Recently I wrote about how to select a publication venue, and in the post suggested that it's good to have a "diverse portfolio" by aiming for a mix of top conferences, journals, and workshops that you publish in each year.
Another aspect I should have mentioned - it's also very good to diversify within each of these groups, in order to have drama insurance.
Whenever groups of humans get together to organize something, there is drama. And it's not always due to cantankerous individuals, I think it's somehow in our nature as human beings. I've seen it emerge in every organization I've ever participated in, from work projects to bake sales. It just happens, like rain.
As an author trying to get your name out there, you don't want to get caught in the crossfire of other people's drama. You just want to publish your paper. But as we've discussed before, a lot of getting your paper accepted at a top conference often has an element of random chance associated with it. For example, at many conferences, the majority of papers are "borderline", and it is up to the whim of your paper chair to decide whether or not to spend precious minutes discussing it. But this PC member likely has an agenda - perhaps s/he is involved in a posturing contest with another PC member. Perhaps there is some talk that too many papers from Podunk University have been accepted recently, and the PC member is afraid to advocate too strongly for your paper because Author #2 is affiliated with Podunk. And so on.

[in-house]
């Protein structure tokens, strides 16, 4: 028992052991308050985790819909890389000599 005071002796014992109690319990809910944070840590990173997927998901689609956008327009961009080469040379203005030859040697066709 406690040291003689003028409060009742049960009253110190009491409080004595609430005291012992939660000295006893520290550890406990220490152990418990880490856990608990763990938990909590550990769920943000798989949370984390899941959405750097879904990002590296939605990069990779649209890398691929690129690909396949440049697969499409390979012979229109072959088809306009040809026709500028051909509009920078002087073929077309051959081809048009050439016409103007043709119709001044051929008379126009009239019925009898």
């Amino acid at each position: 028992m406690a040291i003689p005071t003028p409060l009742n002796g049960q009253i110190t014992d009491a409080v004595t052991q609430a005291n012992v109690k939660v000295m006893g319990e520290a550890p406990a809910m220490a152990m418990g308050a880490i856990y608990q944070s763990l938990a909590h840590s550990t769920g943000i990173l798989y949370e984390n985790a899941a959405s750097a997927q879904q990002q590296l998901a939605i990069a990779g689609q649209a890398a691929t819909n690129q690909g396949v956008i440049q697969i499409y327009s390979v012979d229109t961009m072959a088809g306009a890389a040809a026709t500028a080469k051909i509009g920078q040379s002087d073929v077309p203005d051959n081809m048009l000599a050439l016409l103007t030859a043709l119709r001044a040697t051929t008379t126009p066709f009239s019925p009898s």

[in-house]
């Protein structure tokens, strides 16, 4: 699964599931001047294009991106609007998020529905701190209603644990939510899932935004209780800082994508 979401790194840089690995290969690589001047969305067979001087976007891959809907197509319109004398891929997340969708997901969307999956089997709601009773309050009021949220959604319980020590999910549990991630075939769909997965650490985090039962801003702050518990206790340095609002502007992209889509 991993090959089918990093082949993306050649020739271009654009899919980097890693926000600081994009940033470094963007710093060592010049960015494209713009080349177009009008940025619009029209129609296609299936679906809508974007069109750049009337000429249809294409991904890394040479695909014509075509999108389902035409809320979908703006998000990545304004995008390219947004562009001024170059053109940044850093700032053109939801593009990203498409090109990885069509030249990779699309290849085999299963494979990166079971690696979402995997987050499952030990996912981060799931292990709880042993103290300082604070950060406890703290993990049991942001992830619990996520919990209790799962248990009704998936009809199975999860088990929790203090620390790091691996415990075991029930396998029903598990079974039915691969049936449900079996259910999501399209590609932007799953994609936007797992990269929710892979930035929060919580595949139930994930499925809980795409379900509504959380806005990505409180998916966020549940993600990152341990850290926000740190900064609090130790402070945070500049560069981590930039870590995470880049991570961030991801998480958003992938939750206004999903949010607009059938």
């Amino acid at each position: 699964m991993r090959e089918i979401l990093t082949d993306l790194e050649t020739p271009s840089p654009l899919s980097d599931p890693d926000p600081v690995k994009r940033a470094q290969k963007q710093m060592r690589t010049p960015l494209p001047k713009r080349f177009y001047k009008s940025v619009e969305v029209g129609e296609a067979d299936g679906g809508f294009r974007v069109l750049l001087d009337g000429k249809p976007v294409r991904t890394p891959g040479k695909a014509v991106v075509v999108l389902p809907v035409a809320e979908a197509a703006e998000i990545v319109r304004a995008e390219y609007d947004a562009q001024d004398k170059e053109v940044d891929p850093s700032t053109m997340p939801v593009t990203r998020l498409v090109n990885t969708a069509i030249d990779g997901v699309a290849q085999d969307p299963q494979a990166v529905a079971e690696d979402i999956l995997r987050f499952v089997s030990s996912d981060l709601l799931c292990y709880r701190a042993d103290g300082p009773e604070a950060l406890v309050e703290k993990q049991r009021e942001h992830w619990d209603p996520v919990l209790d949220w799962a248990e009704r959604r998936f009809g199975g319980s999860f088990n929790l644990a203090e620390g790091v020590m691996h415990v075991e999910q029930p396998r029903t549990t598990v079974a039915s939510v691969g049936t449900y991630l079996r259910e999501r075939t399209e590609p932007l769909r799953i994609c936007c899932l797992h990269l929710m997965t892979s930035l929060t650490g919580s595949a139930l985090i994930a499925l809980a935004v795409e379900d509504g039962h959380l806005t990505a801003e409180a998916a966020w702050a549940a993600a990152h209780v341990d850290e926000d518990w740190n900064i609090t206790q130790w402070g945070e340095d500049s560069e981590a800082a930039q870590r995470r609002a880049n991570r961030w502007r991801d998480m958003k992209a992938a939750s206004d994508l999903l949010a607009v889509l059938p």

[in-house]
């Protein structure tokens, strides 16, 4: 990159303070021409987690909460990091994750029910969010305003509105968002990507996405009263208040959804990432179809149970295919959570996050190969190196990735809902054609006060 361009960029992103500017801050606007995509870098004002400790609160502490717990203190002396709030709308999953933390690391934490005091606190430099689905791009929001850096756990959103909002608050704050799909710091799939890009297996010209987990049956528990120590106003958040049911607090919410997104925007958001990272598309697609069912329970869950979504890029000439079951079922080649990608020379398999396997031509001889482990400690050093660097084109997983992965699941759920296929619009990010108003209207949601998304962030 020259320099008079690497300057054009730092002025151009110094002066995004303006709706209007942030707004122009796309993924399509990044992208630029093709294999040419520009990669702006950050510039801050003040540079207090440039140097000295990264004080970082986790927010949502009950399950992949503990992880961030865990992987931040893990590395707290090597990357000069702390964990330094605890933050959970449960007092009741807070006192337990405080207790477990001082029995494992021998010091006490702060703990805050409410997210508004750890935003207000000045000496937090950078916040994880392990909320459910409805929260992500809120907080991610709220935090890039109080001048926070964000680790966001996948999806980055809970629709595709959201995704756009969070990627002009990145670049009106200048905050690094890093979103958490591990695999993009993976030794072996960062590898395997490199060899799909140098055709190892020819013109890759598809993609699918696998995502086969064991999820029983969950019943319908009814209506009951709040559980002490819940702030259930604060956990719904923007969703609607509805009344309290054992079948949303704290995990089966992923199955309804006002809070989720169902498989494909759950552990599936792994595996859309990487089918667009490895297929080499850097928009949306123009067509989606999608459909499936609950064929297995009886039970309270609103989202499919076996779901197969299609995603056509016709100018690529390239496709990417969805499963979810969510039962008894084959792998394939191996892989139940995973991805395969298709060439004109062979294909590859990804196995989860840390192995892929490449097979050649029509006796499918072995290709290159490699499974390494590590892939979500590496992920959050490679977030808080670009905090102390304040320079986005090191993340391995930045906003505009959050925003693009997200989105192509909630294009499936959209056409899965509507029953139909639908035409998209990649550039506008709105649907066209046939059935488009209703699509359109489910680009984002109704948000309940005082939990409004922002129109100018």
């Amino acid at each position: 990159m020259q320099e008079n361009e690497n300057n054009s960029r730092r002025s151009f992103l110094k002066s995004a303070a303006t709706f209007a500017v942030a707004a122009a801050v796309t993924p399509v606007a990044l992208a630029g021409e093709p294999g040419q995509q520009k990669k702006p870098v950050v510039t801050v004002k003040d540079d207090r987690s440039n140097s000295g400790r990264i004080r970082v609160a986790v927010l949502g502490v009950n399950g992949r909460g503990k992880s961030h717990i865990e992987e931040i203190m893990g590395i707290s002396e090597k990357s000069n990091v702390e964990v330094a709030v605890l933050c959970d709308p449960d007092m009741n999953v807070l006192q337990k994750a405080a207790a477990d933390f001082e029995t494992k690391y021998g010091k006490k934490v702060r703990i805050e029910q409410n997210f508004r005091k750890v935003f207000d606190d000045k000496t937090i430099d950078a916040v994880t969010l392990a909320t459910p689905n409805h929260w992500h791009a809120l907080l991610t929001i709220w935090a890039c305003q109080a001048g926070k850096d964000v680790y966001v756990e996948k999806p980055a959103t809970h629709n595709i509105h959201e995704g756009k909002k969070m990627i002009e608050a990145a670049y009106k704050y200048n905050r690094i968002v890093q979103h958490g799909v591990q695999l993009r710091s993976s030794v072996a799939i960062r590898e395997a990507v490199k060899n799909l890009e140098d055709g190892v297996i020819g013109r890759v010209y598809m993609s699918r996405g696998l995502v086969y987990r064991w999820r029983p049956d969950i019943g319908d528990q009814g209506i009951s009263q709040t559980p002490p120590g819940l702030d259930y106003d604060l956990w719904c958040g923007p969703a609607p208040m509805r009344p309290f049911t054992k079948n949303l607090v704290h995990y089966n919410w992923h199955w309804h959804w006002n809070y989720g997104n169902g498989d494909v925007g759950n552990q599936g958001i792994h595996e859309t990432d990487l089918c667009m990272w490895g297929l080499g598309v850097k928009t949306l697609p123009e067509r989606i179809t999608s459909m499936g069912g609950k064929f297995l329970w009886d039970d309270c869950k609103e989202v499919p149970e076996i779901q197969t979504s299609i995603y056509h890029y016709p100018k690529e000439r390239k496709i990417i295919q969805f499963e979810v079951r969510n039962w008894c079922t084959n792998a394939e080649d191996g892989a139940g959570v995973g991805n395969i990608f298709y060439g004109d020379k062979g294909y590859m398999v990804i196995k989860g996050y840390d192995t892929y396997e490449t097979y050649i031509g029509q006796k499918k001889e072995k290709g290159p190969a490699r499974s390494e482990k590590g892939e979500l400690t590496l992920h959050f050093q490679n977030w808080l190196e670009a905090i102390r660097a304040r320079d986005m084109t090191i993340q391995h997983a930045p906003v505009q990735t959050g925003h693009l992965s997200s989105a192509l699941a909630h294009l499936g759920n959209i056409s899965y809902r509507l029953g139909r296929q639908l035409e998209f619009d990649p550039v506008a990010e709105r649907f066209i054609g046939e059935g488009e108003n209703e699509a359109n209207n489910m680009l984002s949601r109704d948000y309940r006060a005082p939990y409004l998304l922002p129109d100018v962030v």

All of these goofy things happening that have absolutely nothing to do with your science!
An unbelievable amount of drama goes on underneath the hood of many conferences, and by diversifying you have extra insurance against this silliness. If Conference A gets caught up in a self-destructing snowball of doom, you still have Conferences B and C.
The best thing about Computer Science is we pretty much can work in any field. Physics. Music. Psychology. Astronomy. History. Architecture. Really, anything. So if your sub-field conference implodes, and your super-field conference implodes, branch out a bit. It's fun to solve problems in other disciplines, and in my experience they're always very glad to have you! Unless you're cantankerous.